Since our maid can no longer offer her essential services due to the lockdown situation, I got pulled in by my parents to help with the household chores. The magnanimous way in which the chores are split bring tears to my eyes. The toughest jobs are taken up by my parents and the easier ones are assigned to me.

The tough task of turning on the washing machine switch is taken up by my parents and the easy task of taking the clothes to the terrace and spreading them out to dry is given to me.

The complicated task of arriving at a weekly sweep and mop schedule are taken up by my parents and the simple task of actually sweeping and mopping are given to me.

Even when I offer to cook a whole meal, they don’t agree at all and want to share the burden equally at the least. The low effort task of peeling the skin of baby potatoes are given to me and the high effort task of letting the potato fry by itself in a hot pan is taken up by them.

I am fondly made to reminisce our days in Chennai, when the whole of the cooking task was taken up by them, back when I was a kid. I clearly remember that the baby potatoes were fried without peeling their skin. I was also given an explanation that all the nutrition lies in their skin. How fast the nutritional value changes when someone else does all the peeling.

Something that I recently realized was that my parents are actually more addicted to their phones than my school-going cousin. They are constantly on whatsapp, their primary content being either Perumal or Modi, and at times a few jokes that were retired by the jokes themselves in 1838. I was once scorned at, for not listening to their whatsapp joke with interest and reading some stupid Wodehouse and shit.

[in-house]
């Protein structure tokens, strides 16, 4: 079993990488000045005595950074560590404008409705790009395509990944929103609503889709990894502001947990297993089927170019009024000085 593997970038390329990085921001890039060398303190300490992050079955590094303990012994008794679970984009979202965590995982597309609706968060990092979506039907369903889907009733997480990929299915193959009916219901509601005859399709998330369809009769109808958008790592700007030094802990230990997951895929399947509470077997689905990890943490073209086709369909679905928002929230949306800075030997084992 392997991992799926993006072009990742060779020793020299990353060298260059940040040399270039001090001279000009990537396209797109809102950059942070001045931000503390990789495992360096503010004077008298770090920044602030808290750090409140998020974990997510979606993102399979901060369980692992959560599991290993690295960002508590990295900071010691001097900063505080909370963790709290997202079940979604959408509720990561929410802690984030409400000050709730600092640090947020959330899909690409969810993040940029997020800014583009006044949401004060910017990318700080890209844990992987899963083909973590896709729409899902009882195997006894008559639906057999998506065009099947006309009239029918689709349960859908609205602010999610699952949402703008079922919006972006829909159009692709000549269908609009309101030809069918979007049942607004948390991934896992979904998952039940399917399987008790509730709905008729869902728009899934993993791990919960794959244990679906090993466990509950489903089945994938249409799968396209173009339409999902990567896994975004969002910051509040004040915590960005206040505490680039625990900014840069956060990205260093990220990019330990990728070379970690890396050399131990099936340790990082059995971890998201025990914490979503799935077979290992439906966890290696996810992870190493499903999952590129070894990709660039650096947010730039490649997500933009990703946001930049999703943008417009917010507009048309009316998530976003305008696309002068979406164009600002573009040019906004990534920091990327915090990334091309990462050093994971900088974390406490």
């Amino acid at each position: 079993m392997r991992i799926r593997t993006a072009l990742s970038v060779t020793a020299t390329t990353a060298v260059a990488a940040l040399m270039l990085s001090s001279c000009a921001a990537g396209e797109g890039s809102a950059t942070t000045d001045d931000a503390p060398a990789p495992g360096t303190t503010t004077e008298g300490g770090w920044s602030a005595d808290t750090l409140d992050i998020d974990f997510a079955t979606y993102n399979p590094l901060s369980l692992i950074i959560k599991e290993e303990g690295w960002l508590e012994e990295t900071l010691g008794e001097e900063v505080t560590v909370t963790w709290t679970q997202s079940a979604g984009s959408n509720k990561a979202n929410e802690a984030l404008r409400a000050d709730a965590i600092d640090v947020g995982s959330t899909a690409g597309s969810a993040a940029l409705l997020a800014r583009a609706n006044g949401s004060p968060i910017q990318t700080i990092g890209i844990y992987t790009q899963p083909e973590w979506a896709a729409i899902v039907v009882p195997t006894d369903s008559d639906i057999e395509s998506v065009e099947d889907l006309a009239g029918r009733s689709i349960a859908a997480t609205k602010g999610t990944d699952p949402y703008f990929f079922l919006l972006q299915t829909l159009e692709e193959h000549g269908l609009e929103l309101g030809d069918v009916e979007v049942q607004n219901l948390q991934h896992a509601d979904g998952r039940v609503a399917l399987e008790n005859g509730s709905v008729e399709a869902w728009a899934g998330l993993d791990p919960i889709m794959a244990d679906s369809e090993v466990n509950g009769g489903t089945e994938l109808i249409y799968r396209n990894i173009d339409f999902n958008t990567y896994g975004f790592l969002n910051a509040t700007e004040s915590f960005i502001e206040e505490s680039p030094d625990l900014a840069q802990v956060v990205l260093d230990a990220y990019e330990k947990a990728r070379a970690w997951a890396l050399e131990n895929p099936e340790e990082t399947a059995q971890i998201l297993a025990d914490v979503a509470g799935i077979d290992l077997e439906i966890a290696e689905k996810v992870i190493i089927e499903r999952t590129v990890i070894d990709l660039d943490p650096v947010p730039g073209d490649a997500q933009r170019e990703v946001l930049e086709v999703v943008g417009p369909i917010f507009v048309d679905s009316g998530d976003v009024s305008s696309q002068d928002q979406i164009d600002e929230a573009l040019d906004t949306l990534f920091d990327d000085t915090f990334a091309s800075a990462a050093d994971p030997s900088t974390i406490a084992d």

With their vigorous use of whatsapp one would assume that they have arrived at the digital age, but when it comes to making calls, they are still in the trunk dialing era. Even Sirkazhi Govindarajan would have been put to shame by their booming voices. I have been meaning to show them the guys/girls in our Chennai bus stands where even professional lip readers will find it hard to understand what they are speaking. The trick, they say, is to bite the microphone and vibrate it subtly to produce the necessary instructions for the microphone sensors.

After a point I realise that I am getting irritated for no reason and that I am being juvenile. I collect my calm, put on my headphones and play some music to cancel out the external noise, and it wouldn’t be 5 mins before they make me remove my headphone to ask the million dollar question.

“Enna da, Paatu Kekriya?”

“Illa, Paniyaram sudren.”